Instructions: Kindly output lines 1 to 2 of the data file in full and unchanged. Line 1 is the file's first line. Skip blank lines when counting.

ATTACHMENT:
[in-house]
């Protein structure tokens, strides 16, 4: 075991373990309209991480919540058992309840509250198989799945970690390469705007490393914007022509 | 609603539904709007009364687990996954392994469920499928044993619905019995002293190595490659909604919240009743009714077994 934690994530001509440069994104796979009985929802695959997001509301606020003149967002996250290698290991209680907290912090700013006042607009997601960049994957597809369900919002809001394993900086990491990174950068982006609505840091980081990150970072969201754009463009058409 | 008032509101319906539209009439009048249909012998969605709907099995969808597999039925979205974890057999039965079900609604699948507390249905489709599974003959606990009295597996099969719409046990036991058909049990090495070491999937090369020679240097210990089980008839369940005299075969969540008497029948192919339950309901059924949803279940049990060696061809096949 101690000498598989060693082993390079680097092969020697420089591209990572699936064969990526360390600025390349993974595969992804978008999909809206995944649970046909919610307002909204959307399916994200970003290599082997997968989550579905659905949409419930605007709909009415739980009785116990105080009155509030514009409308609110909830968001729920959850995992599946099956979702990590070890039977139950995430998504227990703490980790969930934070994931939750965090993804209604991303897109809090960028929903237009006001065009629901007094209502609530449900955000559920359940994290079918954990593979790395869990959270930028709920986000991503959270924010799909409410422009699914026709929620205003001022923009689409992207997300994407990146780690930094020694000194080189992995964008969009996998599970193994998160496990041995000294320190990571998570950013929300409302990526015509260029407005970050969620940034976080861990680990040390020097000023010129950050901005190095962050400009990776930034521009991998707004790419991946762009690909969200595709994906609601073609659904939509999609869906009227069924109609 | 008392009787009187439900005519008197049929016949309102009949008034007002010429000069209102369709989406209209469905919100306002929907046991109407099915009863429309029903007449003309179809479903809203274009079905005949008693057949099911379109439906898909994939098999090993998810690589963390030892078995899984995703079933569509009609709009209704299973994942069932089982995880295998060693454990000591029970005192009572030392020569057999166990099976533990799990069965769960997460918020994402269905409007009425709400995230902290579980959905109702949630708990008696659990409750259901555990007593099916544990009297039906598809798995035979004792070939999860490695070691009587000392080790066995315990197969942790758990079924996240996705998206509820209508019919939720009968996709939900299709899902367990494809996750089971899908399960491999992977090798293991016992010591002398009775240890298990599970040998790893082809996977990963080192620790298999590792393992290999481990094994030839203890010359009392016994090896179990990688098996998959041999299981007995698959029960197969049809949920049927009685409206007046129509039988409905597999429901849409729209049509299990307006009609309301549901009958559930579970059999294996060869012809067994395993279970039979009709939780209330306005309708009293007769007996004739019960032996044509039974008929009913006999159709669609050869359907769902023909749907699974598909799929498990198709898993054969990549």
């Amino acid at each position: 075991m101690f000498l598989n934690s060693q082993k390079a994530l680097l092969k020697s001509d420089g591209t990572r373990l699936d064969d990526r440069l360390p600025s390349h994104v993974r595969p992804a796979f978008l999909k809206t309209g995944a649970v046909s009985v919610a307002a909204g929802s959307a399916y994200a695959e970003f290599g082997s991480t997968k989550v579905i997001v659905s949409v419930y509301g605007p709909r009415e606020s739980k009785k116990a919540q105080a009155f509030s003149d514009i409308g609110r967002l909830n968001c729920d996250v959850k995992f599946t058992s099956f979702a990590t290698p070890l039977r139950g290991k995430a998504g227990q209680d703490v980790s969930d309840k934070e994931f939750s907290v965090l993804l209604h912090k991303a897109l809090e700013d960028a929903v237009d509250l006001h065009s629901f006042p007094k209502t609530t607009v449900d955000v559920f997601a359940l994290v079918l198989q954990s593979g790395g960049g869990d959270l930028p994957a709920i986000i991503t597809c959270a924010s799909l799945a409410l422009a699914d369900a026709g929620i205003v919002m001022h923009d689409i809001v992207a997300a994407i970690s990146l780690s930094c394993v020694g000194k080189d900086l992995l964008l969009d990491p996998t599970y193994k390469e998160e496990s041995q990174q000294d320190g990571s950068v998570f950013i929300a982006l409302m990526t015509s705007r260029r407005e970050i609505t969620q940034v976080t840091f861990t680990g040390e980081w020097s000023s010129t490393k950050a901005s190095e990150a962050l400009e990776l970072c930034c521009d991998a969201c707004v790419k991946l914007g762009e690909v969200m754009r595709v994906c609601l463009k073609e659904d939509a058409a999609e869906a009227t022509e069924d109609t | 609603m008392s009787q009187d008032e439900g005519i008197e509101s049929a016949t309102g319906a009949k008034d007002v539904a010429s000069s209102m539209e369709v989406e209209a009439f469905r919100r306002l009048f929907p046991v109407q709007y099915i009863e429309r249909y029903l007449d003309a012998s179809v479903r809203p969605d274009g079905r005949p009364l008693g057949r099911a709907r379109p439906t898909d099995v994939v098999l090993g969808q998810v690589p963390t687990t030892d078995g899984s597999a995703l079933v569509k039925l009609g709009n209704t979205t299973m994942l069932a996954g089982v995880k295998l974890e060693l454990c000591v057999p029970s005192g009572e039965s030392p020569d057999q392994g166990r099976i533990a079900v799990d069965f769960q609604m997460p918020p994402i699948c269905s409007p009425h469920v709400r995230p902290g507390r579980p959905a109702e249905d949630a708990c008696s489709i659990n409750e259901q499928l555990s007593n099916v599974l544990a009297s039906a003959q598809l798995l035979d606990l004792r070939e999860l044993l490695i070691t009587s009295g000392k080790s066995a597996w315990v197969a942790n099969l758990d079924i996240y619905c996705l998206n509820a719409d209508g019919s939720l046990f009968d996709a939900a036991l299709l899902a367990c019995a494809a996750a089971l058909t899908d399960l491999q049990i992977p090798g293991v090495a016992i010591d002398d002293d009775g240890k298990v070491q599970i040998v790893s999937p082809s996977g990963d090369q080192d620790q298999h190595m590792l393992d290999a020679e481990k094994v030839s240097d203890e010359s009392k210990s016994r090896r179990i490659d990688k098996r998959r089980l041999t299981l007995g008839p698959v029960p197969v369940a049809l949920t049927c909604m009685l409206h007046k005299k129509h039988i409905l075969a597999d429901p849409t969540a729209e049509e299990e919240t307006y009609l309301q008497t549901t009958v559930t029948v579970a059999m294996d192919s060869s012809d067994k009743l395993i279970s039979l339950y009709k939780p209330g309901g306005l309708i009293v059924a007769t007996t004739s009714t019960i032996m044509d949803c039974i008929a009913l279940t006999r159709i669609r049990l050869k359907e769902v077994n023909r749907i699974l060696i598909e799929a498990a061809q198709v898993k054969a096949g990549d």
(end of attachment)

[in-house]
């Protein structure tokens, strides 16, 4: 075991373990309209991480919540058992309840509250198989799945970690390469705007490393914007022509 | 609603539904709007009364687990996954392994469920499928044993619905019995002293190595490659909604919240009743009714077994 934690994530001509440069994104796979009985929802695959997001509301606020003149967002996250290698290991209680907290912090700013006042607009997601960049994957597809369900919002809001394993900086990491990174950068982006609505840091980081990150970072969201754009463009058409 | 008032509101319906539209009439009048249909012998969605709907099995969808597999039925979205974890057999039965079900609604699948507390249905489709599974003959606990009295597996099969719409046990036991058909049990090495070491999937090369020679240097210990089980008839369940005299075969969540008497029948192919339950309901059924949803279940049990060696061809096949 101690000498598989060693082993390079680097092969020697420089591209990572699936064969990526360390600025390349993974595969992804978008999909809206995944649970046909919610307002909204959307399916994200970003290599082997997968989550579905659905949409419930605007709909009415739980009785116990105080009155509030514009409308609110909830968001729920959850995992599946099956979702990590070890039977139950995430998504227990703490980790969930934070994931939750965090993804209604991303897109809090960028929903237009006001065009629901007094209502609530449900955000559920359940994290079918954990593979790395869990959270930028709920986000991503959270924010799909409410422009699914026709929620205003001022923009689409992207997300994407990146780690930094020694000194080189992995964008969009996998599970193994998160496990041995000294320190990571998570950013929300409302990526015509260029407005970050969620940034976080861990680990040390020097000023010129950050901005190095962050400009990776930034521009991998707004790419991946762009690909969200595709994906609601073609659904939509999609869906009227069924109609 | 008392009787009187439900005519008197049929016949309102009949008034007002010429000069209102369709989406209209469905919100306002929907046991109407099915009863429309029903007449003309179809479903809203274009079905005949008693057949099911379109439906898909994939098999090993998810690589963390030892078995899984995703079933569509009609709009209704299973994942069932089982995880295998060693454990000591029970005192009572030392020569057999166990099976533990799990069965769960997460918020994402269905409007009425709400995230902290579980959905109702949630708990008696659990409750259901555990007593099916544990009297039906598809798995035979004792070939999860490695070691009587000392080790066995315990197969942790758990079924996240996705998206509820209508019919939720009968996709939900299709899902367990494809996750089971899908399960491999992977090798293991016992010591002398009775240890298990599970040998790893082809996977990963080192620790298999590792393992290999481990094994030839203890010359009392016994090896179990990688098996998959041999299981007995698959029960197969049809949920049927009685409206007046129509039988409905597999429901849409729209049509299990307006009609309301549901009958559930579970059999294996060869012809067994395993279970039979009709939780209330306005309708009293007769007996004739019960032996044509039974008929009913006999159709669609050869359907769902023909749907699974598909799929498990198709898993054969990549």